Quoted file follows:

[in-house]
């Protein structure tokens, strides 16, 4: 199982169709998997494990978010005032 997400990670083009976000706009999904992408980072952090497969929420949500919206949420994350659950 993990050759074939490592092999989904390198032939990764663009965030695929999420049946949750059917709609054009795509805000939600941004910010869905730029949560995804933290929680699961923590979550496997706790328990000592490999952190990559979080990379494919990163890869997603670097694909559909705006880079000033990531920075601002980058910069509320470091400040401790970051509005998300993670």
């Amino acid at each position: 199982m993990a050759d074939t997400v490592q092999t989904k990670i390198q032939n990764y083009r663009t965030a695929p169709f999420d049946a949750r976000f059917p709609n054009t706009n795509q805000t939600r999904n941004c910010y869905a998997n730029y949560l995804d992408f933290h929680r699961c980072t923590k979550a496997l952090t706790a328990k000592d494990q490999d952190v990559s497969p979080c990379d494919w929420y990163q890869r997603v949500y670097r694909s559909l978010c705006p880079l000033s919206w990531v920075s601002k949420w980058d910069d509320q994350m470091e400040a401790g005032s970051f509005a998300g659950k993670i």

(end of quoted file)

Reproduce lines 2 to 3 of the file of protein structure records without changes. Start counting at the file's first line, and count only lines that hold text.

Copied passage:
């Protein structure tokens, strides 16, 4: 199982169709998997494990978010005032 997400990670083009976000706009999904992408980072952090497969929420949500919206949420994350659950 993990050759074939490592092999989904390198032939990764663009965030695929999420049946949750059917709609054009795509805000939600941004910010869905730029949560995804933290929680699961923590979550496997706790328990000592490999952190990559979080990379494919990163890869997603670097694909559909705006880079000033990531920075601002980058910069509320470091400040401790970051509005998300993670």
């Amino acid at each position: 199982m993990a050759d074939t997400v490592q092999t989904k990670i390198q032939n990764y083009r663009t965030a695929p169709f999420d049946a949750r976000f059917p709609n054009t706009n795509q805000t939600r999904n941004c910010y869905a998997n730029y949560l995804d992408f933290h929680r699961c980072t923590k979550a496997l952090t706790a328990k000592d494990q490999d952190v990559s497969p979080c990379d494919w929420y990163q890869r997603v949500y670097r694909s559909l978010c705006p880079l000033s919206w990531v920075s601002k949420w980058d910069d509320q994350m470091e400040a401790g005032s970051f509005a998300g659950k993670i």